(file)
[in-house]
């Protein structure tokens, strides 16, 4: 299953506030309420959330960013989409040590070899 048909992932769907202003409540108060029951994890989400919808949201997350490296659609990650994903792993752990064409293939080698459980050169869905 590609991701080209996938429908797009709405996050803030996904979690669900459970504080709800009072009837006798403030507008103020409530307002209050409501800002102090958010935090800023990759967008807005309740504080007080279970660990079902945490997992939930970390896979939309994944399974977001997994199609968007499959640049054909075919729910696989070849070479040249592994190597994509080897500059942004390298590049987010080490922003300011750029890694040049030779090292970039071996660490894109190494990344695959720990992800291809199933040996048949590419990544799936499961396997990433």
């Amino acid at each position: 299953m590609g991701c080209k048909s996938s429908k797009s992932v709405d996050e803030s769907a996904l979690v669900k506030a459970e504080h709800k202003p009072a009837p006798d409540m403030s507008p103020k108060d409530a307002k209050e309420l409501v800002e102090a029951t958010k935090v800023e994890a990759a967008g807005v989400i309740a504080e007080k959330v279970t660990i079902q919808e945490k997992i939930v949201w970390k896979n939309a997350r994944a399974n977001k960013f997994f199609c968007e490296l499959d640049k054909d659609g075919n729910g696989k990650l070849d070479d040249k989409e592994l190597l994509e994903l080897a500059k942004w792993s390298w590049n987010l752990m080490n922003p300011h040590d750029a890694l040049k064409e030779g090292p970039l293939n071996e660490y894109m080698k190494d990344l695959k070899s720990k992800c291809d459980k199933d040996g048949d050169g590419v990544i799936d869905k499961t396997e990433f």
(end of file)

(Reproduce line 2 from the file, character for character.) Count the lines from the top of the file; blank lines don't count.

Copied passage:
């Protein structure tokens, strides 16, 4: 299953506030309420959330960013989409040590070899 048909992932769907202003409540108060029951994890989400919808949201997350490296659609990650994903792993752990064409293939080698459980050169869905 590609991701080209996938429908797009709405996050803030996904979690669900459970504080709800009072009837006798403030507008103020409530307002209050409501800002102090958010935090800023990759967008807005309740504080007080279970660990079902945490997992939930970390896979939309994944399974977001997994199609968007499959640049054909075919729910696989070849070479040249592994190597994509080897500059942004390298590049987010080490922003300011750029890694040049030779090292970039071996660490894109190494990344695959720990992800291809199933040996048949590419990544799936499961396997990433």